“Why should going out be stressful?”

Aaron comments on the difficulties of travelling as a wheelchair user, and explains how our Right to Ride guide could help to improve his experiences.

In my opinion, public transport hasn’t improved much for at least 20 years. Thinking back to when I was a kid, buses seem the same. Trains probably are, too.

It’s as if disabled people didn't exist in the '80s and '90s. We've always been here, but the people who built these transport systems had their eyes closed and decided to ignore us.

I have so many negative experiences of using public transport as a disabled person. These range from issues on buses, trains, and with taxis.

“For months afterwards, I couldn't get the bus by myself.”

I ended up taking legal action after I fell off a bus. I went to get off a bus and instead was catapulted out of my wheelchair. I hit the floor on my knees and grazed my face.

Buses are supposed to be lowered before a wheelchair ramp is used, but the driver hadn’t bothered to lower it. Normally, bus drivers would stand in front of me to support my chair as I get off. But this driver stepped out of the way, as if he was thinking, 'Ooh no, I'm not touching that.'

I rang my mum when it happened, and she broke speed limits to get to me on time. The bus driver wasn’t worried about me, but he did call an ambulance. I was quite lucky just to get bruises and grazes.

I went down the personal injury route and got some compensation, but I didn’t do that for the money. I wanted an apology and an admission of guilt. I wanted to know that something was going to change so that it didn't happen again.

For months afterwards, I couldn't get the bus by myself. I'm still not a massive fan of them now. I always prefer to get off at raised stops so that the ramp is level with the pavement. Sometimes I’ll ask a driver to prepare the ramp and, they’ll do so half a mile away from the kerb. They once said my brother should do it, but It's actually in their job description.

“Taxi drivers turn down my fare without any consequences.”

Taxis can be worse than buses. The taxi companies in my area have accessible cars, but drivers sometimes have this look on their face when they see me coming as if they don’t want me to speak to them. I’ve been told lots of times that my wheelchair won’t fit into an accessible vehicle. I’ve even found that space for a wheelchair is sometimes filled with other items, like a spare tyre.

I’ve missed out on trips out before because I couldn’t get a taxi. I've taken long walks home many times with no other option, and passed taxis looking for fares on the way.

I still pay for my taxi, but these drivers turn down my fare without any consequences, leaving me feeling baffled and wound up.

It’s an attitude problem, and it makes me hate getting taxis. They’re supposed to be convenient, but they’re not for me. I've always said I’ll start an accessible taxi firm if I win the lottery.

“Travelling by train alone was the most stressful experience of my life.”

I’ve also experienced many problems whilst travelling by train. I’ve been unable to get off trains at the correct stop, and I’ve needed my brother to find assistance to me whilst I stop the train from leaving before I can get off. It doesn’t always seem like the staff want to help me, either.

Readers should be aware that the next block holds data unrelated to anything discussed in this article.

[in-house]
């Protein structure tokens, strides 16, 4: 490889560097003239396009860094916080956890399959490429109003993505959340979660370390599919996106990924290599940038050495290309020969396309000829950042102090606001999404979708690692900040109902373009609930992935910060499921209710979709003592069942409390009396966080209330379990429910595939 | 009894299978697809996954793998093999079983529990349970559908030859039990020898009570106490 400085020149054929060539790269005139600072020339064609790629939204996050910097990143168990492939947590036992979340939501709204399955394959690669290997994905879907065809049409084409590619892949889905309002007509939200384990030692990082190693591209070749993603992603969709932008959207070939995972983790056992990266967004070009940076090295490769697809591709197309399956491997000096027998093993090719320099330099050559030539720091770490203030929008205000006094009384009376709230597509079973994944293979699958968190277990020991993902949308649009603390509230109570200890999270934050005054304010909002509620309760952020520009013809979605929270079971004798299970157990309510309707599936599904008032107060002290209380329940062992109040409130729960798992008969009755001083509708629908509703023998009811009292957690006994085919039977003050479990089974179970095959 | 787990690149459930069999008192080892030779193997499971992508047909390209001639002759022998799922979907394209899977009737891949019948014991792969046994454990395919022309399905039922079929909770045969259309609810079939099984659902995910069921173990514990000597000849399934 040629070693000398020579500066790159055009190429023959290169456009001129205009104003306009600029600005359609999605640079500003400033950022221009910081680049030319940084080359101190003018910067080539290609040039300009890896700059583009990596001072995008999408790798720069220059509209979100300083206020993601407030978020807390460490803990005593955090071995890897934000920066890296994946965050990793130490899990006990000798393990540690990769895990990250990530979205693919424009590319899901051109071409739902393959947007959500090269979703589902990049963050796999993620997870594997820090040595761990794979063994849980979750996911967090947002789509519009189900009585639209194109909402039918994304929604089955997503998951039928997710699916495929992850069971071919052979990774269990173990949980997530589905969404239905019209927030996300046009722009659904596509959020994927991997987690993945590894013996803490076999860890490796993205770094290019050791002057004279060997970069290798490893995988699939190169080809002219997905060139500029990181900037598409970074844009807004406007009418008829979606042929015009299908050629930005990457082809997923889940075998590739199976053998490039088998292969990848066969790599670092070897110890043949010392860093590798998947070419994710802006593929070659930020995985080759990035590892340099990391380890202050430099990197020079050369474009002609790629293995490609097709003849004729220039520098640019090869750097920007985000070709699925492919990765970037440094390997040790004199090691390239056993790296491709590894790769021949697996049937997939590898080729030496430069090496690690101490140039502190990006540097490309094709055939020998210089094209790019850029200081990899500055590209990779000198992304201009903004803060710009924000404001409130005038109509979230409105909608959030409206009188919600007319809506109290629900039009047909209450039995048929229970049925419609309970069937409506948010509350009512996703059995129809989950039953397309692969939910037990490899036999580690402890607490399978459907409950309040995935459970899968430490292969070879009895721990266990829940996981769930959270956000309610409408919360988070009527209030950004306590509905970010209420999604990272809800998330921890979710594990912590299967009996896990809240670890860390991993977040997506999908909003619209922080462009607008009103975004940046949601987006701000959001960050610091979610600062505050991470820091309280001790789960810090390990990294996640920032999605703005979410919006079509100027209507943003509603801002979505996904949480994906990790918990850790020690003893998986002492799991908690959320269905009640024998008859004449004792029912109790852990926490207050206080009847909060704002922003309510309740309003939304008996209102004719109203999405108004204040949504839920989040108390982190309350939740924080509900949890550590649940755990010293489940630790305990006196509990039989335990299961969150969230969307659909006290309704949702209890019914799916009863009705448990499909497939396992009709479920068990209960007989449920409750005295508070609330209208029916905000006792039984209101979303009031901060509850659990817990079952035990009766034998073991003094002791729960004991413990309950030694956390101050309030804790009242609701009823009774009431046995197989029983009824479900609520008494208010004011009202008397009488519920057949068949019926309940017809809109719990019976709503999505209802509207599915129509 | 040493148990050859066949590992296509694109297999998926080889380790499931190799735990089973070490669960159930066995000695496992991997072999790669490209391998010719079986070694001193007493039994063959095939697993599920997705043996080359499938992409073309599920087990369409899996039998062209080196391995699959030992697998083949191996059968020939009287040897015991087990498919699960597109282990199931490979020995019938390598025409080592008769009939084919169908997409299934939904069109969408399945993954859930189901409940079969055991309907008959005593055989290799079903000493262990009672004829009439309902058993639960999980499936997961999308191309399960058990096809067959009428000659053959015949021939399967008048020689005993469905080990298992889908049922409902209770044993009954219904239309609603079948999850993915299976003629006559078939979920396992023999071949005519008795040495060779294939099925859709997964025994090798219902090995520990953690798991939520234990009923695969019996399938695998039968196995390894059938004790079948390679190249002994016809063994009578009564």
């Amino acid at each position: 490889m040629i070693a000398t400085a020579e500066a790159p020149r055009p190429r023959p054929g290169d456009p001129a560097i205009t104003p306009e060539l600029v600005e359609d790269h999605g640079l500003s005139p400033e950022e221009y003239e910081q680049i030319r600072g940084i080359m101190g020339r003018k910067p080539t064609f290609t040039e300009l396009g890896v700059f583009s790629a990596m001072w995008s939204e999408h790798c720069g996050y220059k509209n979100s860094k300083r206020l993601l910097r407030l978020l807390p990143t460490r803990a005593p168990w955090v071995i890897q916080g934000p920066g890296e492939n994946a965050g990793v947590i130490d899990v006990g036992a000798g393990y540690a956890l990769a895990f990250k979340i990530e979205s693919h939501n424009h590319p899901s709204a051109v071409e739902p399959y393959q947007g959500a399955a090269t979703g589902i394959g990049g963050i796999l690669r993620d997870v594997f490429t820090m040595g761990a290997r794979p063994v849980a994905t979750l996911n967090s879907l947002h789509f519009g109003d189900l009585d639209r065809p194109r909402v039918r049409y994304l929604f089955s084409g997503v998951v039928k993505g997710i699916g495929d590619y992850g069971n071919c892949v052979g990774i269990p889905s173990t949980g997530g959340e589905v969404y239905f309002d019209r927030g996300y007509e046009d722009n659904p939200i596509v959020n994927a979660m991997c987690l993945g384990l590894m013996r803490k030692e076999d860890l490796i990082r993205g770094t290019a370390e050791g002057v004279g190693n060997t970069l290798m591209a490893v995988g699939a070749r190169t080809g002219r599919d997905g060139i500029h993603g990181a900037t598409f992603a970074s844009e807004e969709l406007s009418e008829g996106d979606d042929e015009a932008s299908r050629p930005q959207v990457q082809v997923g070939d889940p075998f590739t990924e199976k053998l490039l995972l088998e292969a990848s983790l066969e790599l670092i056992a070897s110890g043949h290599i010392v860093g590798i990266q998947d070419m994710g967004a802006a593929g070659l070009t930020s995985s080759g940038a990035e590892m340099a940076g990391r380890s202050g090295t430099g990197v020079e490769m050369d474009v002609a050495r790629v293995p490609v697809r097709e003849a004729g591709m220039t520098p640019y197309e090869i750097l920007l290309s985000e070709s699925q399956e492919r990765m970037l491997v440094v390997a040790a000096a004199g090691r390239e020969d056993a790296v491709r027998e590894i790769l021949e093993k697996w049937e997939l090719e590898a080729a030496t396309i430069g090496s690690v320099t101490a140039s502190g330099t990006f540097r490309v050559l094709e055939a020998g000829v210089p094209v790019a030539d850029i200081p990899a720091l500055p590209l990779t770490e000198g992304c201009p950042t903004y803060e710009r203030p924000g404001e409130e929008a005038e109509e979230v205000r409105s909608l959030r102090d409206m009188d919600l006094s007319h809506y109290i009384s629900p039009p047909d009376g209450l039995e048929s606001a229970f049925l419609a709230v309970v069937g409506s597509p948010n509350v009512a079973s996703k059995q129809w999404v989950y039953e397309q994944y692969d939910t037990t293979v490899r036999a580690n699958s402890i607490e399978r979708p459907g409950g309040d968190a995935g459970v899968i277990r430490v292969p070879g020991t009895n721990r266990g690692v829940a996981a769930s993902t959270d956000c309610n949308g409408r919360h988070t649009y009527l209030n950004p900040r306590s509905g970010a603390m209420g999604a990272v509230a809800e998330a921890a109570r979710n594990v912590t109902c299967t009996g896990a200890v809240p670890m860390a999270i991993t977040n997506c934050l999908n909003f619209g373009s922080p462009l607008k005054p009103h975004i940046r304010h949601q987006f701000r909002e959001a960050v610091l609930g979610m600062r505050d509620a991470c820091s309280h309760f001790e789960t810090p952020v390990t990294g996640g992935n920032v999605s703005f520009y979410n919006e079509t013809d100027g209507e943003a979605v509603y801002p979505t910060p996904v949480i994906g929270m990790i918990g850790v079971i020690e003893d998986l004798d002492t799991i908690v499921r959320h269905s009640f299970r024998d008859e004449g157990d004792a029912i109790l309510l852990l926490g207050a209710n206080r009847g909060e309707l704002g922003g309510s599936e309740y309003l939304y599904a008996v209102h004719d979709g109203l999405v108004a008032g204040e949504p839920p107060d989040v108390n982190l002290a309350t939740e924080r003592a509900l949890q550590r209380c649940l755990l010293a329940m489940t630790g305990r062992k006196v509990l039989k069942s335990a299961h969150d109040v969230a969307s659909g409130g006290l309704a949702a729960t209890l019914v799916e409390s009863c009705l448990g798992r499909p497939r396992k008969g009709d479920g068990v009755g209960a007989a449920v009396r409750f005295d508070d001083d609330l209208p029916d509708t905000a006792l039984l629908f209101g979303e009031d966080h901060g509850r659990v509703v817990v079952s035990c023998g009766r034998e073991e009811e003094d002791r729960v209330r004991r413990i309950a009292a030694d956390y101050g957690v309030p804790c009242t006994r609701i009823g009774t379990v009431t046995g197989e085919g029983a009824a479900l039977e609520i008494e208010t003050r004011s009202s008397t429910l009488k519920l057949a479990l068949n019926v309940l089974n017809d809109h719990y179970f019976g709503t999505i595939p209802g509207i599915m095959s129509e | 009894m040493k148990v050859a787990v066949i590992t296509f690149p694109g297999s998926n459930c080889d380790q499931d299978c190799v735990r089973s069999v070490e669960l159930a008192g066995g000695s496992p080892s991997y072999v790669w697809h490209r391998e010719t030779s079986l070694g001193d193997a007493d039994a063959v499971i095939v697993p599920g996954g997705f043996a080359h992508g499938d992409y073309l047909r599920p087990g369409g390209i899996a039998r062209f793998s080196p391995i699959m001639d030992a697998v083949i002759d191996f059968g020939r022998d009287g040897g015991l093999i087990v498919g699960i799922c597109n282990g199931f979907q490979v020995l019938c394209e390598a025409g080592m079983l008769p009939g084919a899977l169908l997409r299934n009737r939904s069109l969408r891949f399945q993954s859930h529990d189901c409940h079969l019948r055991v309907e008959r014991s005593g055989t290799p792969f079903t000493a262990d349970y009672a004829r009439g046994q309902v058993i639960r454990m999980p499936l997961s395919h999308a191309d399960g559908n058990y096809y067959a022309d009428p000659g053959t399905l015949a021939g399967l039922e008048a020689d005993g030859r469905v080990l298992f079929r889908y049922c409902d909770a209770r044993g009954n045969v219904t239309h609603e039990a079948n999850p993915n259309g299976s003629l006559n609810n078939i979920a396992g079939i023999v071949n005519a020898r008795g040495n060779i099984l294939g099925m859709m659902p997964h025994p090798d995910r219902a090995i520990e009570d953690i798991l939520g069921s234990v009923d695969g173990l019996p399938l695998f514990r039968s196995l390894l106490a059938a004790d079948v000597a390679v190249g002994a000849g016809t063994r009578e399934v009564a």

It’s not always possible to book assistance if I’m not sure what train I’ll need to travel on. Even when assistance is arranged, it’s still not always available.

Travelling by train alone on one occasion was the most stressful experience of my life.

“There’s a lot of stress and upset that comes with travel.”

The inaccessibility of public transport used to make me feel gutted, but now it just makes me angry. All I want is to just do normal things, like travelling. I want to do something about it, but I can't. It’s so frustrating.

For me, there’s quite a lot of stress and upset that comes with travel. Especially with a convenient option like a taxi because it's something I should be able to use. If I ever get stuck, I should be able to ring a taxi and be able to get home.

Why should going out be stressful?

“The Right to Ride guide will give disabled people more confidence when travelling.”

Scope have worked with the Department of Transport to create the Right to Ride guide. It’s designed to give disabled people the information they need when things go wrong whilst traveling.

The guide covers information that often isn’t readily told to people. For example, it details what disabled people are entitled to under the equality act, and what transport companies must do. I like that because a lot of disabled people might not know those specifics.

There’s been many times where I’ve wanted to make a complaint, but not really known what I need or how is best to go about it. This is particularly true when it comes to taxis. This guide shows me where to go to make a complaint, and how the process works.

I was surprised to learn all the different ways to book and receive assistance when travelling. I know from experience it can be awkward going up to staff to ask for assistance, so this is useful.

The Right to Ride guide is great. It will give disabled people more confidence when travelling.


Right to Ride is a transport rights guide created by Scope and the Department for Transport. This guide will help you understand your options for escalating any issues that you may experience when travelling on public transport as a disabled person. It aims to:

  • bring together information in one place.
  • help you to understand your rights across the transport network.
  • set out the standards you should expect when travelling, and how you can complain if things go wrong.

It also provides information on accessibility, how to request assistance and how to make a complaint.

Read our Right to Ride guide